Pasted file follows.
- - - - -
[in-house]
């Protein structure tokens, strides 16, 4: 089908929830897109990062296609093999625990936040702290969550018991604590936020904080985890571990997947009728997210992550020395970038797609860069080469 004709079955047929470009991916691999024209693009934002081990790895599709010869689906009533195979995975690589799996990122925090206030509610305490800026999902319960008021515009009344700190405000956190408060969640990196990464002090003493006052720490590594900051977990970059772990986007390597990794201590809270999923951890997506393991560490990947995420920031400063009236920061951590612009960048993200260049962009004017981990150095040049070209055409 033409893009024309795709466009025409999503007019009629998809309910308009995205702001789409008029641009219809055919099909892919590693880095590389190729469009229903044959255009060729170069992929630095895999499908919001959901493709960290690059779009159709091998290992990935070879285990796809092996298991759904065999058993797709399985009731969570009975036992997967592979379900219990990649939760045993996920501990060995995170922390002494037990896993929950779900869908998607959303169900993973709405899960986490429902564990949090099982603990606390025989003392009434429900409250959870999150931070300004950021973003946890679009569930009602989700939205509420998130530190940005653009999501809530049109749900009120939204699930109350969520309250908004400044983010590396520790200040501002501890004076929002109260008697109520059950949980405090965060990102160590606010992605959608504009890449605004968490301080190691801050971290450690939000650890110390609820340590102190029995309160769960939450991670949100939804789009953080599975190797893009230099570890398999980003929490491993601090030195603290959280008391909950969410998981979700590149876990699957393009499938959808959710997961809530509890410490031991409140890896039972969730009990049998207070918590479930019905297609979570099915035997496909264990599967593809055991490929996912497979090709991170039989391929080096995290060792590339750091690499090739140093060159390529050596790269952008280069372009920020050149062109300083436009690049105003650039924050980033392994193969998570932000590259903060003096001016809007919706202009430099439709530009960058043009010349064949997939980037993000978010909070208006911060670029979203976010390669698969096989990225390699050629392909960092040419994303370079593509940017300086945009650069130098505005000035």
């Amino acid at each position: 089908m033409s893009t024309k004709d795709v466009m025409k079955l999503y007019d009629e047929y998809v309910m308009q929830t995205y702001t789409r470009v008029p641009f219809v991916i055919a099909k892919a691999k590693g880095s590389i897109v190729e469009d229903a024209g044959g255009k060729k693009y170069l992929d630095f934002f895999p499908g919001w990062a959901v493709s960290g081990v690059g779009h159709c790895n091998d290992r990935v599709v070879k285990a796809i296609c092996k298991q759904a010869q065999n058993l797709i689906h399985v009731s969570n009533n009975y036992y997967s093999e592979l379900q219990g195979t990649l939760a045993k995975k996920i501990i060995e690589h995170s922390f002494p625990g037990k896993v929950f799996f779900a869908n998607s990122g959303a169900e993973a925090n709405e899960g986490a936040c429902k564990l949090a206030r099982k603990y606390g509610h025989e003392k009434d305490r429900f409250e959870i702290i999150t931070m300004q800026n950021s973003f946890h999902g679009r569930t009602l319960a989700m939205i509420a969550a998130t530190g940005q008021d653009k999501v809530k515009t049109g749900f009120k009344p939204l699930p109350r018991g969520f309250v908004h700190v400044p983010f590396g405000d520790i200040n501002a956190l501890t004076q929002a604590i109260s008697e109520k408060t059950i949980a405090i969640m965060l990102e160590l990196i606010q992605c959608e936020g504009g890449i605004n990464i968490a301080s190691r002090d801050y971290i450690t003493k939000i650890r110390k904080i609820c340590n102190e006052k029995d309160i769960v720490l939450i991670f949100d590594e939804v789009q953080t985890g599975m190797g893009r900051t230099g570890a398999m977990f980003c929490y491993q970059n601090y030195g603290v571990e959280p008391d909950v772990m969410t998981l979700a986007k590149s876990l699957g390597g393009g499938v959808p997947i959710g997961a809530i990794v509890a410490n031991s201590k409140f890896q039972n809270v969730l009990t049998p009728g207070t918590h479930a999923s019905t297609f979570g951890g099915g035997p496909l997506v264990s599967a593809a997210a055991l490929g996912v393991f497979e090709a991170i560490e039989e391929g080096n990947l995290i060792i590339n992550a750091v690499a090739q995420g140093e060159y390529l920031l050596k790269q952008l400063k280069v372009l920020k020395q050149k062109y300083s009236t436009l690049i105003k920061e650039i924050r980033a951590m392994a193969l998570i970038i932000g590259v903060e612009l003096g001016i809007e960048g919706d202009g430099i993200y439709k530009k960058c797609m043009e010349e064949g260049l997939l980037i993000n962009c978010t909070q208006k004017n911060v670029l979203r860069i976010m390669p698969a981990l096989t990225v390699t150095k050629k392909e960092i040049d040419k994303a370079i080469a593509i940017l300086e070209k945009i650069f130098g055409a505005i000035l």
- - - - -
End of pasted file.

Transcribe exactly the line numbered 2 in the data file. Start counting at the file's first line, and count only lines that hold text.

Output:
């Protein structure tokens, strides 16, 4: 089908929830897109990062296609093999625990936040702290969550018991604590936020904080985890571990997947009728997210992550020395970038797609860069080469 004709079955047929470009991916691999024209693009934002081990790895599709010869689906009533195979995975690589799996990122925090206030509610305490800026999902319960008021515009009344700190405000956190408060969640990196990464002090003493006052720490590594900051977990970059772990986007390597990794201590809270999923951890997506393991560490990947995420920031400063009236920061951590612009960048993200260049962009004017981990150095040049070209055409 033409893009024309795709466009025409999503007019009629998809309910308009995205702001789409008029641009219809055919099909892919590693880095590389190729469009229903044959255009060729170069992929630095895999499908919001959901493709960290690059779009159709091998290992990935070879285990796809092996298991759904065999058993797709399985009731969570009975036992997967592979379900219990990649939760045993996920501990060995995170922390002494037990896993929950779900869908998607959303169900993973709405899960986490429902564990949090099982603990606390025989003392009434429900409250959870999150931070300004950021973003946890679009569930009602989700939205509420998130530190940005653009999501809530049109749900009120939204699930109350969520309250908004400044983010590396520790200040501002501890004076929002109260008697109520059950949980405090965060990102160590606010992605959608504009890449605004968490301080190691801050971290450690939000650890110390609820340590102190029995309160769960939450991670949100939804789009953080599975190797893009230099570890398999980003929490491993601090030195603290959280008391909950969410998981979700590149876990699957393009499938959808959710997961809530509890410490031991409140890896039972969730009990049998207070918590479930019905297609979570099915035997496909264990599967593809055991490929996912497979090709991170039989391929080096995290060792590339750091690499090739140093060159390529050596790269952008280069372009920020050149062109300083436009690049105003650039924050980033392994193969998570932000590259903060003096001016809007919706202009430099439709530009960058043009010349064949997939980037993000978010909070208006911060670029979203976010390669698969096989990225390699050629392909960092040419994303370079593509940017300086945009650069130098505005000035």